I very very recently started researching the field of intracranial aneurysms (ICA) and I have this question about that glue or gel that some people talk about.

To me, who I am just learning the basic stuff, it seems that if such a thing goes out to the medical market, then it's game over for the treatment of ICA. And it actually makes sense, according to the coiling principles, that one would think of something more stable throughout time to put into the saccular structure in order to neutralize it.

Assuming of course that such a material be safe for the tissue, and that it have such properties that wouldn't mess with the blood flow, and that would remain stable within the sac, then it seems that the problem of IAC treatment boils down to a problem of biomaterials and chemical engineering.

However, no matter how exciting this might seem, from the almost 182.000 papers on pubmed about aneurysms, there are less than 1000 talking about this method. Likewise, on youtube, the videos regarding such an exciting potential therapy are bizarrely few and most of them were published more than 10 years ago.

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    I did a very brief PubMed search and found a few newer articles, but it does appear that interest in this treatment has waned in recent years. I would take that to mean it's not proven itself to be the last frontier in ICA treatment. So I think the answer to your question as stated is simply "no." But are you actually asking why it's not? That would seem to me to be the more interesting question.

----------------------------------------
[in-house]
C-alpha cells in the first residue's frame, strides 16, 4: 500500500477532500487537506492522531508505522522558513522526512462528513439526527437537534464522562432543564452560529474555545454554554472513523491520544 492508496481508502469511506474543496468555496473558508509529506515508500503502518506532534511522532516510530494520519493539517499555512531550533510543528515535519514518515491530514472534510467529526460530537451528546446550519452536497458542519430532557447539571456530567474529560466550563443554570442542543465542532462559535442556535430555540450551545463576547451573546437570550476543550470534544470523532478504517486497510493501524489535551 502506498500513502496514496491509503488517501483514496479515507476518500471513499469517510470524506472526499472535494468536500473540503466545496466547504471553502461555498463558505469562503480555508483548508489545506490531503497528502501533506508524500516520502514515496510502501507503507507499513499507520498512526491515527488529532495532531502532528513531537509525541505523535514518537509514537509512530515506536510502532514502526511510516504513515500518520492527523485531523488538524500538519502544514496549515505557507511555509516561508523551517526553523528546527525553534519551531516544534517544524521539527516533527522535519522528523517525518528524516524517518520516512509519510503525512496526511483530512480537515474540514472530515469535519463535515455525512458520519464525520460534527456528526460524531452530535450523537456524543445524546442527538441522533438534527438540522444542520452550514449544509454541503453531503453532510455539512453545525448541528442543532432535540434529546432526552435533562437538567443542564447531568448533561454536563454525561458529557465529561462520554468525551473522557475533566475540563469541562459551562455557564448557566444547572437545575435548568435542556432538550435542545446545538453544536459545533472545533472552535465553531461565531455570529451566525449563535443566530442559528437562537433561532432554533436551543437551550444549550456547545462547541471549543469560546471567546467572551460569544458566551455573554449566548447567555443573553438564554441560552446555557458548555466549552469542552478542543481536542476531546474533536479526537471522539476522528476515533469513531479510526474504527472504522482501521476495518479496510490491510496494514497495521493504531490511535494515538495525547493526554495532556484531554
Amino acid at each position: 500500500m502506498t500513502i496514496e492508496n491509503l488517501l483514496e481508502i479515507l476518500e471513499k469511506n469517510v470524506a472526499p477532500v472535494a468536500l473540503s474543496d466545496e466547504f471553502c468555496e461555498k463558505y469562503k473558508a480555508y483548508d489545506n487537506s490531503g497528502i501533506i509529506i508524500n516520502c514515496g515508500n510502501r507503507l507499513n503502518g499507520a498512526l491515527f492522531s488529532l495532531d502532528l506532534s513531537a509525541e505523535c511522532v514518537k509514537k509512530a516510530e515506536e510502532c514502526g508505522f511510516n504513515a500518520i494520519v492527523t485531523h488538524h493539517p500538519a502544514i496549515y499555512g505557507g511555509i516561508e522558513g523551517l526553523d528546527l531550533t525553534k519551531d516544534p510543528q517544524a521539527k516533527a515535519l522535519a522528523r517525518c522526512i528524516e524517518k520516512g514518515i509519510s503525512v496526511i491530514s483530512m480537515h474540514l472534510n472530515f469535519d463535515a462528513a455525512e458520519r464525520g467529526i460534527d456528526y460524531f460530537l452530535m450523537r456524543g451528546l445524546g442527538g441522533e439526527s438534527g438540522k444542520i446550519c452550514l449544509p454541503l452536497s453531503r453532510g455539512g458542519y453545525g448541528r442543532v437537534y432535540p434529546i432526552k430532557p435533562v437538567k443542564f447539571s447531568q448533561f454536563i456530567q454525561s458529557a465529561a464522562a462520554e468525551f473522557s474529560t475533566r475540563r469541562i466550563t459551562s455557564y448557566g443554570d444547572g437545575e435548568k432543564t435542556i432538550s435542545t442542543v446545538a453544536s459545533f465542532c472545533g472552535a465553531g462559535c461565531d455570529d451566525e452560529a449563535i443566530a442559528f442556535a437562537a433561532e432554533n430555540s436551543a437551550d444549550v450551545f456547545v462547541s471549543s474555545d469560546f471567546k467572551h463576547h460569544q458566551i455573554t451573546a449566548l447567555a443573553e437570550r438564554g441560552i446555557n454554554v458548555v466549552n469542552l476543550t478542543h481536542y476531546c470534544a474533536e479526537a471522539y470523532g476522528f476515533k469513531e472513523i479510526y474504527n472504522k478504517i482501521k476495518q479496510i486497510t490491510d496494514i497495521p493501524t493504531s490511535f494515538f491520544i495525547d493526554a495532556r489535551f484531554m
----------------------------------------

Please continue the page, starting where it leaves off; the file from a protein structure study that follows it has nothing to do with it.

– Carey Gregory
    Commented Mar 1, 2023 at 0:59
  • Normally, such a reasonable invention should have revolutionized the field and probably it should have "put the other devices out of business". It hasn't, as you also saw. There has to be a reason for that. That too, by itself, is quite interesting. Of course the question of utmost importance to me is the following: assuming that such a matterial is invented and has all the necessary properties needed. Is there anything left for other research fields to work on? Commented Mar 1, 2023 at 10:03
  • For instance, MDs will keep doing the exams they do and will have to guide the cable to the area of interest in order to place the material. Anything else after that, seems just a matter of optimization: how to perfection this specific application. No other application is going to be needed. Ok, at most, let's say a stent might be needed, too to keep it in place until the perfect material is found. Am I right the way I see it? BTW my thoughts here are too simplified, and almost simplistic, only because I need to understand the big picture Commented Mar 1, 2023 at 10:07
  • A quick google search tells me this is a common procedure. The choice of which procedure to use depends on a number of factors such as position of the aneurysm, size, treating surgeon etc.
    – bob1
    Commented Mar 1, 2023 at 19:53


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